Last Thursday night (25 October, the date in the British format of course!), a group of my Georgetown and Penn friends and I set out to climb the Salisbury Crags. The Salisbury Crags are series of cliffs that stand 151 feet tall near Holyrood Park to the east of the city of Edinburgh; they are adjacent to Arthur’s Seat, which in comparison stands 823 feet tall. (For more on Arthur’s Seat, check out my 24 September blog post!).
Although the Crags have a significantly shorter height than Arthur’s Seat, I found the path up the Crags and along the Crags to be narrower and more tricky. The fact that we climbed the Crags at night definitely didn’t make our climb any easier, but my handy-dandy flashlight did assist our climb. At the edge of the Crags, I had a magnificent view of the city of Edinburgh. This was a veyr different perspective of the city that I had viewed from the top of Arthur’s Seat, due to the location on top of the Crags and due to the darkness of the evening. One of the Scottish landmarks I spotted from the Crags was the Edinburgh Castle on the Royal Mile.
After admiring the beautiful view of Edinburgh from the top of the Salisbury Crags, my group of friends made a toast. For the toast, I popped open a can of Magners Irish Cider, a tasty drink that my friend Rachel and I have come to love during our time in Scotland. The two of us have sampled several different brands including Magners or Bulmers, Gaymers, Strongbow, and Kopparberg, and several different flavors including classic apple, pear, and strawberry lime. As I was not very familiar with cider before my time in Scotland, I looked up the popularity of ciders in the United States; during my search, I found an interesting news article that was published on 22 October 2012 in the Independent, a British daily newspaper. The article includes that companies such as Heineken and Carlsberg have started to invest in making ciders because the popularity of cider in the U.S. is growing. (Thats good news for Rach and I returning to the U.S. in 2013!). The production and purchasing of ciders in the U.S. are certainly not overpowering that of beer, but the cider market is expanding. The article also includes that “the sweeter taste of cider, with a similar alcohol level to beer, may appeal to women and drinkers seeking novelty”. The article includes quotes from the chief executive officer of the Dublin-based C&C group (which produces Magners and Gaymers ciders) in which he says “sweet” and “natural” cider “appeals to the Coke generation”, and he says cider is “a unisex beer”. All I can say is that I’m a new fan of cider, and I hope that this trend of cider production and purchasing in the U.S. continues!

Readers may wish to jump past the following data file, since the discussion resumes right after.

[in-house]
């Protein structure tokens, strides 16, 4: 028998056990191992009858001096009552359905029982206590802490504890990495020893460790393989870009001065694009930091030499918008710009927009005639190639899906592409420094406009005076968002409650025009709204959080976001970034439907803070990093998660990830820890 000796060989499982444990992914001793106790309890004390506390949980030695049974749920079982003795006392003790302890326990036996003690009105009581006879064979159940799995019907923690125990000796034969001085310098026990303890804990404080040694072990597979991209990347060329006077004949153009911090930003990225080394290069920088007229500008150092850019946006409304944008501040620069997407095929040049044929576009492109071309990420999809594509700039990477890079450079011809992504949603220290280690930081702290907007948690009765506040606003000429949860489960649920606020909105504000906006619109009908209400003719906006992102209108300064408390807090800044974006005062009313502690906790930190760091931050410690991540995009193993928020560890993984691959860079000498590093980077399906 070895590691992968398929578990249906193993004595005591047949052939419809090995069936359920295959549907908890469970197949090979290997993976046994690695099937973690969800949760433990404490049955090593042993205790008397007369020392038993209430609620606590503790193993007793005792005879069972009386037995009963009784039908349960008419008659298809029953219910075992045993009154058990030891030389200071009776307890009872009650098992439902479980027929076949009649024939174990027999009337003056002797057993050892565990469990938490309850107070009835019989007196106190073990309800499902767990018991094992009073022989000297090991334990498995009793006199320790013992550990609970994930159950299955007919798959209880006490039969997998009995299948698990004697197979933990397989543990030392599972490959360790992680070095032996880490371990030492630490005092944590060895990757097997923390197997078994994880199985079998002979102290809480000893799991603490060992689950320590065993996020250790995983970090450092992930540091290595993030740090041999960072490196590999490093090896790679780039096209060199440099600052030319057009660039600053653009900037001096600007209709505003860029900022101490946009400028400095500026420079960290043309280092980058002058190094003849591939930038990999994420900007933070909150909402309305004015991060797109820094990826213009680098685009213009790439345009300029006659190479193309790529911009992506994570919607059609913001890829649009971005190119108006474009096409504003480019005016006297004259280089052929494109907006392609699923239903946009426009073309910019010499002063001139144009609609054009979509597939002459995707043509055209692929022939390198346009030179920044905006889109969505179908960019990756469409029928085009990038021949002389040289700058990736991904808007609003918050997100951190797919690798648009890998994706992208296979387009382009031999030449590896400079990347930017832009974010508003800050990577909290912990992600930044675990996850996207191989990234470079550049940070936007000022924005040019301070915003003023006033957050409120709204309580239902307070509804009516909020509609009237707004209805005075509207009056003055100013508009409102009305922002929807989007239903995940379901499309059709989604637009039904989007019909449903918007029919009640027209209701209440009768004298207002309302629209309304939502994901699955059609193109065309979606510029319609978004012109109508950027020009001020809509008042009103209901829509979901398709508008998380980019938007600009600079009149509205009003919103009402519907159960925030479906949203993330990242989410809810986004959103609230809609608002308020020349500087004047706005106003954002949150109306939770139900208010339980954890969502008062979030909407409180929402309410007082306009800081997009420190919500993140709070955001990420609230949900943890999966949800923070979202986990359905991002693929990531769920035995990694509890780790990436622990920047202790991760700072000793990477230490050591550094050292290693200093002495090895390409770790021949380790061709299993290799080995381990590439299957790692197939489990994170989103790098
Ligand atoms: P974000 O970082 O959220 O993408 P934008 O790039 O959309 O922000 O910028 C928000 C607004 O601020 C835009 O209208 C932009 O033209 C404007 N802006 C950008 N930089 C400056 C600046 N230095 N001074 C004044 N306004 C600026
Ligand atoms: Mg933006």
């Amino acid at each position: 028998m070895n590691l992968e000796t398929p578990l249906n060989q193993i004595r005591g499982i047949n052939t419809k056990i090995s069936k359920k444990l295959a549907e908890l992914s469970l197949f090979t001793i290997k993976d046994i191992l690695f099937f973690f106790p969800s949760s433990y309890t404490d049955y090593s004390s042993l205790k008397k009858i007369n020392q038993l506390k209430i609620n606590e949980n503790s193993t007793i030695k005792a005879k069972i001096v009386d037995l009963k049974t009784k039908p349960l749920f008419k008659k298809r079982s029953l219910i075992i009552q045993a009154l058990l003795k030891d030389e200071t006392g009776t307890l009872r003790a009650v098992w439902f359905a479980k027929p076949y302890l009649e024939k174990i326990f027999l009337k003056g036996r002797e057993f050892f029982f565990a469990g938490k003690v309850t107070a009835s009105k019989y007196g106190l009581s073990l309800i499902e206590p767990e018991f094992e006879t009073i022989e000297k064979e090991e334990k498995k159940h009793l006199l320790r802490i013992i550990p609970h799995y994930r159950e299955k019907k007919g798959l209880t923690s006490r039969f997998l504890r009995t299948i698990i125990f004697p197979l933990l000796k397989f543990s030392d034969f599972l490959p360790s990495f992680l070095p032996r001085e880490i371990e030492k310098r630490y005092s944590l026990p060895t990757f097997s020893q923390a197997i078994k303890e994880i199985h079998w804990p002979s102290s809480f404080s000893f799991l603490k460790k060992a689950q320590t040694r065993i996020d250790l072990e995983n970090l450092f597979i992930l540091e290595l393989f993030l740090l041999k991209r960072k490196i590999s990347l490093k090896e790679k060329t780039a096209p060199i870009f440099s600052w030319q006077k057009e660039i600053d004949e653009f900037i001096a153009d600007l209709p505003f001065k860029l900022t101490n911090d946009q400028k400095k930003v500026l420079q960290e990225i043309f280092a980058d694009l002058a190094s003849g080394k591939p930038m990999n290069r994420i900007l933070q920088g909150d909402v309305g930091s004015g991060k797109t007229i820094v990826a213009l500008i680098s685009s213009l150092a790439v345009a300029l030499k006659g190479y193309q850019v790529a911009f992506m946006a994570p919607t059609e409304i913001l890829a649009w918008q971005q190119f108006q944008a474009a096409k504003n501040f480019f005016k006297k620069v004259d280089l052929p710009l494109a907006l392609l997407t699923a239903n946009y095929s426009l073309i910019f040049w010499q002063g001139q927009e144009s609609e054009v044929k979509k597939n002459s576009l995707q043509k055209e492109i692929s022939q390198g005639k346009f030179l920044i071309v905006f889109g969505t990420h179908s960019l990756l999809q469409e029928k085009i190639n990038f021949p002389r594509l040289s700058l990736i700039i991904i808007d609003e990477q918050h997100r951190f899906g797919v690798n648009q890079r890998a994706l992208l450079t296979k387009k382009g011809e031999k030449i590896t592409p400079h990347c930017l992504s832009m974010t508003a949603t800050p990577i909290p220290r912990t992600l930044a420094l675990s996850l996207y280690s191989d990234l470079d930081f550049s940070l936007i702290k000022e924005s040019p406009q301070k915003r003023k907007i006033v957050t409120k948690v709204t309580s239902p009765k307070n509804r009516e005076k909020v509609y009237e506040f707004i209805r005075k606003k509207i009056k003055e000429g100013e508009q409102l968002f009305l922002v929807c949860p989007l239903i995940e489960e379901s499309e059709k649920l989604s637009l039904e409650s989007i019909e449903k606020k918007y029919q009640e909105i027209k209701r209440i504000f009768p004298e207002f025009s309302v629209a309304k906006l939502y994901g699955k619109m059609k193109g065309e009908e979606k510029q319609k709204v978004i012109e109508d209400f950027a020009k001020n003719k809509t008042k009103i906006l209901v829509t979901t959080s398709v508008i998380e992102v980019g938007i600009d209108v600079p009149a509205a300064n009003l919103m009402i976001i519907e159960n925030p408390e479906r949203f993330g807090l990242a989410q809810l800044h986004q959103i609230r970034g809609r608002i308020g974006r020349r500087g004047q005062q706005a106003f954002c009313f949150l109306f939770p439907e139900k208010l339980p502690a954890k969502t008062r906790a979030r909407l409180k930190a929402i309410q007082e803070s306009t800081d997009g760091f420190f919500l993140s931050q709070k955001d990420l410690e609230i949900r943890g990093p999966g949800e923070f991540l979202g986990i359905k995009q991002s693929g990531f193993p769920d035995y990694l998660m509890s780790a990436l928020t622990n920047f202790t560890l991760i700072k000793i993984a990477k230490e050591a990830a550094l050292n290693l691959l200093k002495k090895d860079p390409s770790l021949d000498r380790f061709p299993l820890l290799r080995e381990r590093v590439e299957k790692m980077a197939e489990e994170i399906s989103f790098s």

Interested in cider, feel free to read more about cider in the U.S.!